to them) the terms of their tenancy and sign to agree to these
terms. These terms include what is acceptable and not acceptable
including anti-social behaviour.
Property lettings: Properties are allocated to applicants though
Habinteg’s waiting lists, local authority nominations (including
Choice Based Lettings and Accessible Housing Registers) or tenant
transfer between properties.
Rent Collection: Habinteg has an arrears policy for tenants who fail
to pay their rent on time. Debt recovery agencies will also be used
Adaptations: Habinteg covers the cost for some minor home
adaptations and offers assistance through the Disabled Facilities
Grant process for major adaptations. Habinteg also employs an
Occupational Therapist to facilitate the aids and adaptations
Repairs: Habinteg carries out repairs on its properties on a case by
case basis or as part of major improvement schemes.
Dealing with harassment and anti-social behaviour: Scheme staff
and Area Managers deal with complaints of harassment and anti-
social behaviour, identify victims and perpetrators and take
appropriate action as specified in the policy and procedure manual.
Human Resources will deal with any harassment and anti-social
behaviour towards staff other than by tenants, or between staff.
Information and support: Various key functions in the organisation
provide information in a variety of formats to staff, customers and
external agencies and authorities. Staff also provide support to
tenants in a range of ways.
Tenant involvement: One of Habinteg’s core business objectives is
to sustain effective and accountable relationships with tenants and
partners through local involvement initiatives and membership of
the Board and committees.
Feedback and complaints: Habinteg welcomes complaints and
compliments relating to staff or levels of service.
Campaigning: Habinteg has a strong commitment to campaigning
for better designed, more accessible housing for disabled people
and the ageing population.
Research: To reinforce its campaigning role, Habinteg carries out
research into finding better solutions to housing design and
supply, housing management, independent living and support for
Governance/Management: The association is governed by tenants
and other non-executive representatives who hold staff
accountable for best value performance.
Involving disabled people
One of the important aspects of a DES is that disabled people should
be involved in the development, monitoring and review of the scheme.
In developing this first version of the DES, we have involved disabled
tenants and disabled staff and the process has been led by disabled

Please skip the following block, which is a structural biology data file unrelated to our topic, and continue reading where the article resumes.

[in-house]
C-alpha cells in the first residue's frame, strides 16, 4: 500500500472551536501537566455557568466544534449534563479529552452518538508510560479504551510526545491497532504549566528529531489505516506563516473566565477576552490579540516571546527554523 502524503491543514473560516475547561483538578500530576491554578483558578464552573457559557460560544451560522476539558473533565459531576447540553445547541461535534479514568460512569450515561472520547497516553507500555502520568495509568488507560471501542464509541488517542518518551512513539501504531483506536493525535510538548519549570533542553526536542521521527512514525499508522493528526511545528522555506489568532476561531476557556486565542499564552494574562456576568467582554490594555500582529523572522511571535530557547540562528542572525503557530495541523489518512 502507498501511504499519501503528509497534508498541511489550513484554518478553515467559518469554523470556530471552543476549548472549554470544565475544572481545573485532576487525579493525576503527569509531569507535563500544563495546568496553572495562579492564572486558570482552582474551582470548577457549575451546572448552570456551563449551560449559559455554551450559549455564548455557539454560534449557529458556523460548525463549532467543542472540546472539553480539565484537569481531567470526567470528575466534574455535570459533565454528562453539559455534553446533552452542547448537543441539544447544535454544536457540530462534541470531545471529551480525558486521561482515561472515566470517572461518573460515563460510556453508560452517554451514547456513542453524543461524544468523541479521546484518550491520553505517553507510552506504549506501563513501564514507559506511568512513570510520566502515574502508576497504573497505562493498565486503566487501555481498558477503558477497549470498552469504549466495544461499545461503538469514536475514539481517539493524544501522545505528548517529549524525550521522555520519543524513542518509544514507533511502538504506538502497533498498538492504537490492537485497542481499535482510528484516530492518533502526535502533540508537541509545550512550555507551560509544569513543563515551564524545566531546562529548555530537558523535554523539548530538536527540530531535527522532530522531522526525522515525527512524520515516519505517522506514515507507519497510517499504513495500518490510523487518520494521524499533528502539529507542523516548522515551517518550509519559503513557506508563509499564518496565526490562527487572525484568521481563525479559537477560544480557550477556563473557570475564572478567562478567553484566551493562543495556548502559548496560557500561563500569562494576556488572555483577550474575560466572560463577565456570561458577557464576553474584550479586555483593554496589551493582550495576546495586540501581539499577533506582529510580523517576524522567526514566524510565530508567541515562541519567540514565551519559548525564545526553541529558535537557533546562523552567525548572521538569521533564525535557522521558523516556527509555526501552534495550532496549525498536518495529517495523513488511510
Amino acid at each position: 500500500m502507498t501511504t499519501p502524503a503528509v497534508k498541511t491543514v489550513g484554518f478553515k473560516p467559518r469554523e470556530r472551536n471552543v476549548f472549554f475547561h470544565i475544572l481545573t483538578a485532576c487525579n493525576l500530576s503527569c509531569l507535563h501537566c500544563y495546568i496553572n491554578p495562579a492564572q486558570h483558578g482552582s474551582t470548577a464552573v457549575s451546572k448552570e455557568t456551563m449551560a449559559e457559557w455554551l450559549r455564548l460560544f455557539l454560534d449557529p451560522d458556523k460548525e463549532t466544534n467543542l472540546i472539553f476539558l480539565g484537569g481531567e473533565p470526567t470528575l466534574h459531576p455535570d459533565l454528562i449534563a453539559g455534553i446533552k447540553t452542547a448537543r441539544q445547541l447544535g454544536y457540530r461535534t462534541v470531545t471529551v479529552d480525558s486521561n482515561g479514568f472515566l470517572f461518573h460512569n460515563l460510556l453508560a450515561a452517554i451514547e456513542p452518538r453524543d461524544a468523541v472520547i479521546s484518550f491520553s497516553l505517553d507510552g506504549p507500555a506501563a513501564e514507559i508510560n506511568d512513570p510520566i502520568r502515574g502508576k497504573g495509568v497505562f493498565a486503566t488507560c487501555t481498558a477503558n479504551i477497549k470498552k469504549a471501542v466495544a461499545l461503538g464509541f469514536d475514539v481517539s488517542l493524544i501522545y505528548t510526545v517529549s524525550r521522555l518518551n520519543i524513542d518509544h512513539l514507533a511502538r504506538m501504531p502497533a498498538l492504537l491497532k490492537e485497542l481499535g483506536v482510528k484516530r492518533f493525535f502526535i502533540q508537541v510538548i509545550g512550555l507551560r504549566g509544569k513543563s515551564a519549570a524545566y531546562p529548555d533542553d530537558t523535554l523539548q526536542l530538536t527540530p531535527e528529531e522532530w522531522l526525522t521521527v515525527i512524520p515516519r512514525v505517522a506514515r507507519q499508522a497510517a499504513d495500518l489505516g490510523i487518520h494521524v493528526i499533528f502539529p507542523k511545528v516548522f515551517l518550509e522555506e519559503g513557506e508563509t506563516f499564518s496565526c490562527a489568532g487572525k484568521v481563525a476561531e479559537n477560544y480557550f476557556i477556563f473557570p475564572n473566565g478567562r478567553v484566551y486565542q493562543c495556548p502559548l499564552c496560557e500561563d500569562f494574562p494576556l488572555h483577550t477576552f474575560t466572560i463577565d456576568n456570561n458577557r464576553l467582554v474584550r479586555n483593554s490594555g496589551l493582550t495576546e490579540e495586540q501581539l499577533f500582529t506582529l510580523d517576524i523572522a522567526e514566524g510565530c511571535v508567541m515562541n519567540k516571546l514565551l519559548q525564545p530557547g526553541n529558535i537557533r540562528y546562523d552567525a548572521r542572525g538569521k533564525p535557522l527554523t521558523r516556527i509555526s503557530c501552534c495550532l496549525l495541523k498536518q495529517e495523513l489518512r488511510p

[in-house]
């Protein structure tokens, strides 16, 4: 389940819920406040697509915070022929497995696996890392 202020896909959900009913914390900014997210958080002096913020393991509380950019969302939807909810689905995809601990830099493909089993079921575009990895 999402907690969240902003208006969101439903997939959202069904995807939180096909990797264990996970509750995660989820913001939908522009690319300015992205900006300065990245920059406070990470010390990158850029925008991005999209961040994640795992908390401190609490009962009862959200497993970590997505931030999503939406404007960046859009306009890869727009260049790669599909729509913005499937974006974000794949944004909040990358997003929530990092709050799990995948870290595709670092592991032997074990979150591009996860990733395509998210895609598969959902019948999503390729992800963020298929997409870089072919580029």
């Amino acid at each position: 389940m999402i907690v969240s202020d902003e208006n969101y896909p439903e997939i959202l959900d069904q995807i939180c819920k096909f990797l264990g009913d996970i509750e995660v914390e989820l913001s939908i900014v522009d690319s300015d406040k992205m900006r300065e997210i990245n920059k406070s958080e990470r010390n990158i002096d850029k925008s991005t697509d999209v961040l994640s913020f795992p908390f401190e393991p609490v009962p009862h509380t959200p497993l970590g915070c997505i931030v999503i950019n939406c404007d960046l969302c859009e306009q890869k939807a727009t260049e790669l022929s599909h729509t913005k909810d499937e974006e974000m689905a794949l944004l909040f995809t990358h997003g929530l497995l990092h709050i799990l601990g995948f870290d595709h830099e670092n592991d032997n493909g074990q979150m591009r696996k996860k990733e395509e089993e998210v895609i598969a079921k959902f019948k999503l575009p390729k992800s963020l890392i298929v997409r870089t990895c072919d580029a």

consultants. Tenants were asked if they wanted to be involved via the
tenant representatives and also using a flier in the tenant newsletter.
One of the actions for the DES is to improve the level of involvement of
both staff and tenants in the future. Involvement is needed to monitor
the actions to ensure they are achieved, and to review the DES in three
In the tenants’ survey, disabled people wanted to become more
involved, including at Board level, and expressed a preference for open
and local meetings, phone contact and contact by community
assistant. These preferences will need to be taken into account when
involving disabled people.
4 Impact assessment
A number of documents were used by the consultants in identifying
the ‘impacts’ or effects of Habinteg’s current activities on disabled
people. The documents used included Operations Management Team
minutes, a tenant survey, an employee survey and reports. Habinteg’s
internet and intranet sites were also used, mostly to look at
employment and customer service policies.
A table of impacts was drawn up and disabled tenants and staff were
asked to comment on it. Not surprisingly, the impacts focussed on
employment and service delivery issues as these issues have the
largest day to day impact on customers and staff. Where the impact
was negative, an action to remedy or improve this was identified and
put into draft action plan, which was then consulted on. This led to
the development of the Action Plan.
In addition to the action plan, Habinteg is committed to establishing
key internal performance indicators to measure our progress on
disability equality issues. These measures will be reviewed as part of
the DES annual review process at the Board.
Habinteg Key Disability Performance Indicators:
Number of reasonable adjustments carried out for employees
% satisfaction rate with adjustments completed
% of disabled staff
% of disabled staff with a current Personal Development Plan
% of staff completing a Disability Equality Training session within last
% of recruited disabled staff
% of disabled Board members
% satisfaction rates of disabled customers, in comparison with non-
disabled customers – to include repairs, customer service, harassment
and ease of involvement
% satisfaction with adaptations service
% of offices meeting Habinteg access standards
% of new homes meeting Habinteg’s access standards
The tasks in the Action Plan are shown in Table form in the separate
Habinteg DES Action Plan.